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Saturday, January 24, 2009

Barack Obama's Inaugural: "History Paints No Other Picture"



Washington, D.C. The capital of the United States of America, intellectual capital of the Free World.

January 20th, 2009 was a special day, an understatement if there ever was one. It was one of those special moments in history. The first time a black family moved into the White House, who wasn't there to clean up or cook.

NOVEMBER 5, 2008:
The chronicle to witness one of the most important events in American history began a couple of months ago, when I starting floating a wild idea to actually GO to the inauguration. Many of our Douglass alumni and Riverview neighbors wanted to go and just be there in person, but trying to do a lot of things in this economy is difficult, if not impossible, especially traveling. I thought the same thing as many African-Americans for a few days after the inauguration; just think.. the 1st Black President. How would it be like to be there, in person, in the flesh.. seeing it, experiencing it.. breathing the same air, so to speak.

And then, I thought of the broader picture. African-Americans have a history as long and difficult as this country's history itself. I started thinking about all the black folk who fought the big fight for us to get to this point. Thoughts flooded my mind about fire hoses, busted-up voter registration drives, "white" and "colored" water fountains. All of those happened in our collective memories.. worse things happened just years before that. And then, there was just the harrassment.. "no, you can't do this.. no, you can't do that." It was always "NO, YOU CAN'T."

But one candidate for President told us during his campaign, we can overcome obstacles. HIS theme was "Yes.. we CAN," and he just happened to be a Black man. Although he was younger than I was, his words sounded inspirational, as if history was speaking to all of us right now. That man who just happened to be Black, had just overcome his own obstacles to be elected to the highest office in the Free World. It was at that moment, I decided that I was going to this inauguration, no matter how much it cost, and no matter the personal sacrifice. No sacrifice I could ever make in my life, would equal the sacrifices other African-Americans made years ago, just so we could all get to this moment in history.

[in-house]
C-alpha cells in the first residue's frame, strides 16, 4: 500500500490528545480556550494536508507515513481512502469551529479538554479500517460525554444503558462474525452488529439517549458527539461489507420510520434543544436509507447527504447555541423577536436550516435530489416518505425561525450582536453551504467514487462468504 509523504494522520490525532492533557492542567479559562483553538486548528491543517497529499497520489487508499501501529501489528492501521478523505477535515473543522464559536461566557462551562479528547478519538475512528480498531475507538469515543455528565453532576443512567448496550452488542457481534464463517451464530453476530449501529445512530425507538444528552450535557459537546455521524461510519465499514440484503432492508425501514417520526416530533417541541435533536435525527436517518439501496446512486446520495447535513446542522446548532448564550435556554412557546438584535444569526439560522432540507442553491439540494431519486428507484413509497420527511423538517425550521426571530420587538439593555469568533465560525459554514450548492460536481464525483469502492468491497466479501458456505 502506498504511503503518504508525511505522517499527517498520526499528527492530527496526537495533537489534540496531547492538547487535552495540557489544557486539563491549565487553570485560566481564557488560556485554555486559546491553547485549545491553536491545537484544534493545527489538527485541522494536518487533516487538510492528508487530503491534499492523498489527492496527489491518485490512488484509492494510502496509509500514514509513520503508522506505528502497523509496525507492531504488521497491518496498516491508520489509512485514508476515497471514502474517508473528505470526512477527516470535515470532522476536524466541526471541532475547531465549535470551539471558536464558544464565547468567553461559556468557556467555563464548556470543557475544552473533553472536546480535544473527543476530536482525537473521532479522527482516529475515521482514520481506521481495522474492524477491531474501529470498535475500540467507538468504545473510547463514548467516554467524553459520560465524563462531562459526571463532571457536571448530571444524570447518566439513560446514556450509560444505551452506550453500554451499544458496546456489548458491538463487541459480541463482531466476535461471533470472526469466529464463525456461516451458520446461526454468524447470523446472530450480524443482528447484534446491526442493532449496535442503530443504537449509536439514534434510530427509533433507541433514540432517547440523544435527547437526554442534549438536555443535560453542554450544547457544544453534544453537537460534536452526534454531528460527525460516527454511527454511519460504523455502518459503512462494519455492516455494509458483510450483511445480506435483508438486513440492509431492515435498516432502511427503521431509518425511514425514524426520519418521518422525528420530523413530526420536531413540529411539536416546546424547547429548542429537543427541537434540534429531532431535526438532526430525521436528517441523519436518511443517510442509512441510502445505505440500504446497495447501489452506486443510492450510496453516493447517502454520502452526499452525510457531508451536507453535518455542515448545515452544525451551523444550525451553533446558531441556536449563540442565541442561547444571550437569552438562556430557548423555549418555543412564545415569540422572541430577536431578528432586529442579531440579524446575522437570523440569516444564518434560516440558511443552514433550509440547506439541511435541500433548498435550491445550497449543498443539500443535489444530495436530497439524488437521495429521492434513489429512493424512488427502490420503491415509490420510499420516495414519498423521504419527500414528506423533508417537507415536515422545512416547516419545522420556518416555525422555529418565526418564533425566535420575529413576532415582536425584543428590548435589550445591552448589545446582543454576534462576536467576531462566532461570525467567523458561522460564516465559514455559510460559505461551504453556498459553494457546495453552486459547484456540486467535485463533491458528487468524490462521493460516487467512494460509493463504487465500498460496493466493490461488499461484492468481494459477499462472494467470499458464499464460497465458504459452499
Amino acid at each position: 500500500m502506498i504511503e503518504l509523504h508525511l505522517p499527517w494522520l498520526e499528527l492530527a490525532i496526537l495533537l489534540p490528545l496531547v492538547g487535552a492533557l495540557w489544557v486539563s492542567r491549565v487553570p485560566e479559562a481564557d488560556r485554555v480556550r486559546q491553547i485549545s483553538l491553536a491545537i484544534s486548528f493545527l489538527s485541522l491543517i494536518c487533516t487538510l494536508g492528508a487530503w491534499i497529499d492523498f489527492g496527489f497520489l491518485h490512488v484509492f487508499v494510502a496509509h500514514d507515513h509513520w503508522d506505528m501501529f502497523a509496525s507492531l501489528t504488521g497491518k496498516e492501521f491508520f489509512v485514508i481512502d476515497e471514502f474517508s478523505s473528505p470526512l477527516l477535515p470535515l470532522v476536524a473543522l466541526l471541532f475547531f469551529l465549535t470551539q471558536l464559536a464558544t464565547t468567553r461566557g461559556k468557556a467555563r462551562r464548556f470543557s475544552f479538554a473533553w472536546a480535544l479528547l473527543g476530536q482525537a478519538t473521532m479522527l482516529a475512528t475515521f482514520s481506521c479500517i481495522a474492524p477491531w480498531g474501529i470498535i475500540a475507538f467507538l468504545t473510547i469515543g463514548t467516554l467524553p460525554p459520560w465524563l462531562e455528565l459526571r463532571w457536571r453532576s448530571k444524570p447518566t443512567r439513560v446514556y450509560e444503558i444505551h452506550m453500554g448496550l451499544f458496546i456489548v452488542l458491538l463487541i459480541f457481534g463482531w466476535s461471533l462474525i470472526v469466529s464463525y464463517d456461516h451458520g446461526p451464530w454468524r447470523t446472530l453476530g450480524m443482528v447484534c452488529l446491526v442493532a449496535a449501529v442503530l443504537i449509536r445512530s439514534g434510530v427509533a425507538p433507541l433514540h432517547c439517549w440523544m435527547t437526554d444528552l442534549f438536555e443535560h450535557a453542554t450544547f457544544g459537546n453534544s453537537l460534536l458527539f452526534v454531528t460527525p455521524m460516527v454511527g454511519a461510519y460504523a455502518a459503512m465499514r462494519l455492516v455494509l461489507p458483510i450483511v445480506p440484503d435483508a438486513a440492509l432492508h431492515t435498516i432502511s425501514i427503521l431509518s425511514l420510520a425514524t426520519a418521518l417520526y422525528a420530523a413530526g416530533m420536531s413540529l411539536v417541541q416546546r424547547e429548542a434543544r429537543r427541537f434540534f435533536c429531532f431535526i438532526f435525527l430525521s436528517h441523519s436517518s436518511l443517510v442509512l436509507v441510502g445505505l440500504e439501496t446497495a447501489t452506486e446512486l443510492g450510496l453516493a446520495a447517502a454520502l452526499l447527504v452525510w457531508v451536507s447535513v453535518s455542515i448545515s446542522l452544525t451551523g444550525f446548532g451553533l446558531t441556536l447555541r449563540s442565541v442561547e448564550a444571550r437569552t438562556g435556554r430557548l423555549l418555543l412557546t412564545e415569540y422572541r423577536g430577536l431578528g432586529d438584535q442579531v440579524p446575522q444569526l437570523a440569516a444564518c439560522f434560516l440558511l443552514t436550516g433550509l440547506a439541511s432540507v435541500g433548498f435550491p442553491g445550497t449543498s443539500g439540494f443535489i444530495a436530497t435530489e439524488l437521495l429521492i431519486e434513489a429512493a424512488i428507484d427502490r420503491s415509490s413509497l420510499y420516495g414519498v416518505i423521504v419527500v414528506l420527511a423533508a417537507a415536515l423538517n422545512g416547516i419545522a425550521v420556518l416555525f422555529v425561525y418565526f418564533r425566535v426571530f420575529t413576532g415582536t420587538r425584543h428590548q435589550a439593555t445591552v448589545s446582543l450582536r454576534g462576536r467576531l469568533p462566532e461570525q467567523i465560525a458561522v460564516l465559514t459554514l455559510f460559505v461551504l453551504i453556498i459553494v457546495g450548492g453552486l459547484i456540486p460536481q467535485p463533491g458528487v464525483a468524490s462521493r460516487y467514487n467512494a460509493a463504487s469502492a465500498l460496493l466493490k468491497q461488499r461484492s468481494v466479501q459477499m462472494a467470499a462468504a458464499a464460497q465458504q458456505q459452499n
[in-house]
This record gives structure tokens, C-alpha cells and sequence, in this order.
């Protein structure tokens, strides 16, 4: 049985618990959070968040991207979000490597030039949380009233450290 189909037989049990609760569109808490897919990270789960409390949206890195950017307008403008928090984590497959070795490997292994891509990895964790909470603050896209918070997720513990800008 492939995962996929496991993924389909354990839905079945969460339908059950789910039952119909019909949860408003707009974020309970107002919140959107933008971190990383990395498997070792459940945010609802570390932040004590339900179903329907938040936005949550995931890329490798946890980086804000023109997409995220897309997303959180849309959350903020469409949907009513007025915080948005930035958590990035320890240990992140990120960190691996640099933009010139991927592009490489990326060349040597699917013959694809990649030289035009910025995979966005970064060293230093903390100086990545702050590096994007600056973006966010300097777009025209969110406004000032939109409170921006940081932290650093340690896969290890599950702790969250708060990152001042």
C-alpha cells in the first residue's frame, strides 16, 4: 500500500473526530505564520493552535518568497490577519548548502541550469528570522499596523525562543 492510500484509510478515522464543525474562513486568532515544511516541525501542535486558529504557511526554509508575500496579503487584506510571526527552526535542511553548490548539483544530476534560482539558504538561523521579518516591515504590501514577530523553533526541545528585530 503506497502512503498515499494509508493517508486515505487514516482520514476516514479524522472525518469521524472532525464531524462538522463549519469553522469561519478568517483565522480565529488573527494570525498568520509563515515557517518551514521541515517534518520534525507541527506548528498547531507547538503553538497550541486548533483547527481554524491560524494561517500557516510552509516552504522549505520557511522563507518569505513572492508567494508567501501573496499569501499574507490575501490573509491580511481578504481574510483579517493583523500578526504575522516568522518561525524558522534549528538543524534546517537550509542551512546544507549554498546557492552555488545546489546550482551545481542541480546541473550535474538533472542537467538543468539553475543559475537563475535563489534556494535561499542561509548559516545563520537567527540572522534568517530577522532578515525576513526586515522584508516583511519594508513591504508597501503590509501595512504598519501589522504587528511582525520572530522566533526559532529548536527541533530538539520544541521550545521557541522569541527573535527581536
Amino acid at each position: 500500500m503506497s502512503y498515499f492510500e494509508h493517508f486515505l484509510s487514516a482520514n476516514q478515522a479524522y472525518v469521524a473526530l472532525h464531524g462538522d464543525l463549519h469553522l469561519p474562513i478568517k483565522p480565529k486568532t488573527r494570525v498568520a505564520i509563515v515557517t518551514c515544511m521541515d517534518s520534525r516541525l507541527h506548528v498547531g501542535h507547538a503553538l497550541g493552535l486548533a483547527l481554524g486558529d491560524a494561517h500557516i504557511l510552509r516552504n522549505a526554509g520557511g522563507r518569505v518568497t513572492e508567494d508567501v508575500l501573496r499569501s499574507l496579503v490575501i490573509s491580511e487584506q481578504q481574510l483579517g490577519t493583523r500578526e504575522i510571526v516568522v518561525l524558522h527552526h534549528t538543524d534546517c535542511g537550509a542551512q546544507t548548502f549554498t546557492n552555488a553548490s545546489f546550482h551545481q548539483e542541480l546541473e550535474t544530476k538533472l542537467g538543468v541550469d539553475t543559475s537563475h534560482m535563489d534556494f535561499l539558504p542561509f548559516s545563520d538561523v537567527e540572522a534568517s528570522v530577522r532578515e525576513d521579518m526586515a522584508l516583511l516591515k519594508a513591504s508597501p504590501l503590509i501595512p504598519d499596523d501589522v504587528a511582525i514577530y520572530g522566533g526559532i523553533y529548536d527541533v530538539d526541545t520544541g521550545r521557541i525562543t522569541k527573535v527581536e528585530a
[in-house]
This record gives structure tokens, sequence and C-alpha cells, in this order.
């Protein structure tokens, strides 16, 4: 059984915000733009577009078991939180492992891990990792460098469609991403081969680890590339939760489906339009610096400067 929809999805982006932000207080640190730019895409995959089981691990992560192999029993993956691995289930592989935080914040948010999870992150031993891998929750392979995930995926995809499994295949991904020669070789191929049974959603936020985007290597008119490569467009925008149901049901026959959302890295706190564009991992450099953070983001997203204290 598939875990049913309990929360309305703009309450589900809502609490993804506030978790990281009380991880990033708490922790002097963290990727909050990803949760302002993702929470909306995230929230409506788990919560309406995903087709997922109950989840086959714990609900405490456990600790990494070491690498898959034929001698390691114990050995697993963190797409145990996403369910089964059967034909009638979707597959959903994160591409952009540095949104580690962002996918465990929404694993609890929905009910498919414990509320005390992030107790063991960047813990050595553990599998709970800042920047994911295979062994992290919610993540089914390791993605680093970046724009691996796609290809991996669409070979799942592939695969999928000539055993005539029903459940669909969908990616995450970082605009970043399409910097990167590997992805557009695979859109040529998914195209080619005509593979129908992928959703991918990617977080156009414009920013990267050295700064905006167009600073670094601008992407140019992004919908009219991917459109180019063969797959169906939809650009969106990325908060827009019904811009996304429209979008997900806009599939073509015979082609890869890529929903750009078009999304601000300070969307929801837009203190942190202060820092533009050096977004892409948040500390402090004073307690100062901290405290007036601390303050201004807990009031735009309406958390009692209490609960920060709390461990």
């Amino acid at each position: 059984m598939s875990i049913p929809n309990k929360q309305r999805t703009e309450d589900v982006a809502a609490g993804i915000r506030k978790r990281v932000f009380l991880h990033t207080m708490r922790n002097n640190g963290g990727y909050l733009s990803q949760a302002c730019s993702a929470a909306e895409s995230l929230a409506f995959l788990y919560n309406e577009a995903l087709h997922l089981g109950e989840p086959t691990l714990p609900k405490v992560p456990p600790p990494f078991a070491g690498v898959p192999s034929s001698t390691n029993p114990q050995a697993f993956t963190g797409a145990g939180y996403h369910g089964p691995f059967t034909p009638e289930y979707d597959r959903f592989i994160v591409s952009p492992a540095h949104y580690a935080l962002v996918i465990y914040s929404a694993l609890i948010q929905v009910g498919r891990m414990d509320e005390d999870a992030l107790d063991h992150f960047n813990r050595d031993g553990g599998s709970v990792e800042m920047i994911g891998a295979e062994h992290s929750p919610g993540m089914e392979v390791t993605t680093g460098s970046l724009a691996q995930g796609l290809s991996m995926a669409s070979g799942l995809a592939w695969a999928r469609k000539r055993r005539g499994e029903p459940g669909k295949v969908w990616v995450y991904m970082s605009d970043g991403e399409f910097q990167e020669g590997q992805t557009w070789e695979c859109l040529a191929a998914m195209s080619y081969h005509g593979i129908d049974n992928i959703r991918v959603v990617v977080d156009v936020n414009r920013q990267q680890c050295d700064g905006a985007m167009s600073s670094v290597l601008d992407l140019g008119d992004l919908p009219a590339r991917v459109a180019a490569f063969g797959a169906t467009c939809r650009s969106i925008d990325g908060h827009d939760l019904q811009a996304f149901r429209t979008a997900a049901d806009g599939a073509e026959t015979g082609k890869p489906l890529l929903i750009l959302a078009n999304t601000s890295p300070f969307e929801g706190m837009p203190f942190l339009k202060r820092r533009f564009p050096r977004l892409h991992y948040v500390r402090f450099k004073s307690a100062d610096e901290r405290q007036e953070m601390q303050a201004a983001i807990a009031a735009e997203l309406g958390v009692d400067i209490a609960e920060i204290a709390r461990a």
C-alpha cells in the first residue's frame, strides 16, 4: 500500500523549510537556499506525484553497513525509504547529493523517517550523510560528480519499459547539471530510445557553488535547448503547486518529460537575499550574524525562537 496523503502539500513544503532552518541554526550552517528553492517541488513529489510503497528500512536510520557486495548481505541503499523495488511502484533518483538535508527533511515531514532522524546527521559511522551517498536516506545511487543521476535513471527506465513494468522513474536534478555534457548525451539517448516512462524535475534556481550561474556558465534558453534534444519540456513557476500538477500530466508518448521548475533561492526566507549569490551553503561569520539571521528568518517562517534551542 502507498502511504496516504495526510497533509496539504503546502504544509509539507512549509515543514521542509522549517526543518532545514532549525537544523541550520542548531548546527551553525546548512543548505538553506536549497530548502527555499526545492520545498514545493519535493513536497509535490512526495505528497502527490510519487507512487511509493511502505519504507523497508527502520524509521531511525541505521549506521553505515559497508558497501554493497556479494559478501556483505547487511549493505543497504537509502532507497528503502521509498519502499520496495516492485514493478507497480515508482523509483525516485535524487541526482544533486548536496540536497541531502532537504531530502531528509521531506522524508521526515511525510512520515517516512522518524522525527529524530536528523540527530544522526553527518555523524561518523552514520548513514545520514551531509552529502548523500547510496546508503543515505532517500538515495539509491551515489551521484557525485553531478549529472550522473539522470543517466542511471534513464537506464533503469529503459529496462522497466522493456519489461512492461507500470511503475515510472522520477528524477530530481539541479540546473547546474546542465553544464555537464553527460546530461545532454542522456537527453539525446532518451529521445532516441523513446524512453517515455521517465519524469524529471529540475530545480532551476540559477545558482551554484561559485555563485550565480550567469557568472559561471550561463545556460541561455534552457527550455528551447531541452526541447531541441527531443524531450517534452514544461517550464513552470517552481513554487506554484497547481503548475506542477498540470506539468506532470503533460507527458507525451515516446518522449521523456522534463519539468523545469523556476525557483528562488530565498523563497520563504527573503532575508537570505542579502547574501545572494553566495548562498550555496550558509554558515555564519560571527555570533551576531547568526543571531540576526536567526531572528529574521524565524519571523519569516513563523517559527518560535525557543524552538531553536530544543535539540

Of all the events I felt privileged to attend, only one stood out in my mind.. I wanted to be there to hear Barack Obama say the words "Yes I do.. so help me God." That moment would be the one always frozen in time. The U.S. Constitution says, every four years, the duly elected president-designate has to be in sworn in at 12 noon.. I researched constitution scholars, and it turns out, the person who wins the election automatically becomes President at 12 Noon every four years, where there is a ceremony or not.

But this wouldn't be an ordinary ceremony. American politics and American history would not permit this man to just be automatically ushered into office. This ceremony would be special.

NOVEMBER 14, 2008:
I applied for tickets to the inauguration ceremony on the U.S. Capitol steps on January 20th. The only way to get tickets was through my U.S. Senator or U.S. House Representative. Never thought of actually RECEIVING them.. so many people around the country had applied for tickets, I never had a hope of getting one of those coveted historical mementos. Imagine my surprise when I got an email from U.S. 3rd District Congressman Zach Wamp's office from Tennessee, that I would be getting inaugural tickets from them. I was profoundly shocked when I received a phone call from Tennessee's U.S. Senator Bob Corker's office that I would be getting tickets from that office, too.

Shock.. turned to awe at that point.

My late mother had a wonderful friend that she and her sisters knew from college at the Tennessee A & I State University (now Tennessee State) in Nashville.. she lives just outside Washington, D.C., her husband having retired from the U.S. Department of Transportation offices near Capitol Hill. Ernest Hawkins knew every in and out of the Capitol District, and he promised to personally get me as close to the events as possible.

Thousands of people had gotten the same message I did: the inauguration tickets have to be picked up Monday, January 19th, in the Congressman's or Senator's office. I made a spirited trip up I-81 in Virginia to Washington, and battled a 6-inch snowfall between Bristol and Roanoke to boot.

JANUARY 19, 2009:
9:15 AM -
I never dreamed the trip into the District, as it's called, would be so easy. Ernest Hawkins, my "chauffeur" lives out Pennsylvania Avenue on the other side of Andrews Air Force Base. I was getting antsy, and as the hours approached on the schedule to pick up the tickets, I grew more nervous, thinking the Capitol District would be blocked up, streets closed. I thought I would be walking for miles.

1:30 PM -